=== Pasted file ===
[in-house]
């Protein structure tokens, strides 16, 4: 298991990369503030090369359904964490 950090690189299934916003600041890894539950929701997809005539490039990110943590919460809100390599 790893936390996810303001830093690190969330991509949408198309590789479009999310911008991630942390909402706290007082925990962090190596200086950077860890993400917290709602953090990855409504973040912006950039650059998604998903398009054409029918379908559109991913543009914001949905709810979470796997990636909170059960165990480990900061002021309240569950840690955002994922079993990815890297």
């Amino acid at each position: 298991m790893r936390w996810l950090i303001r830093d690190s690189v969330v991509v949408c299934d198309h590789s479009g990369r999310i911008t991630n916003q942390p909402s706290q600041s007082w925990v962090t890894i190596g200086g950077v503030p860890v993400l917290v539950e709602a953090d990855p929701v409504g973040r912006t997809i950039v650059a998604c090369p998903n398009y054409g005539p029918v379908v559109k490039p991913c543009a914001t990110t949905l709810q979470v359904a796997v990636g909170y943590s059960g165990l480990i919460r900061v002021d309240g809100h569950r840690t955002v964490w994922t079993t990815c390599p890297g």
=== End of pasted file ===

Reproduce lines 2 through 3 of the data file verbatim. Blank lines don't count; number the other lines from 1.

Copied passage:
């Protein structure tokens, strides 16, 4: 298991990369503030090369359904964490 950090690189299934916003600041890894539950929701997809005539490039990110943590919460809100390599 790893936390996810303001830093690190969330991509949408198309590789479009999310911008991630942390909402706290007082925990962090190596200086950077860890993400917290709602953090990855409504973040912006950039650059998604998903398009054409029918379908559109991913543009914001949905709810979470796997990636909170059960165990480990900061002021309240569950840690955002994922079993990815890297």
């Amino acid at each position: 298991m790893r936390w996810l950090i303001r830093d690190s690189v969330v991509v949408c299934d198309h590789s479009g990369r999310i911008t991630n916003q942390p909402s706290q600041s007082w925990v962090t890894i190596g200086g950077v503030p860890v993400l917290v539950e709602a953090d990855p929701v409504g973040r912006t997809i950039v650059a998604c090369p998903n398009y054409g005539p029918v379908v559109k490039p991913c543009a914001t990110t949905l709810q979470v359904a796997v990636g909170y943590s059960g165990l480990i919460r900061v002021d309240g809100h569950r840690t955002v964490w994922t079993t990815c390599p890297g």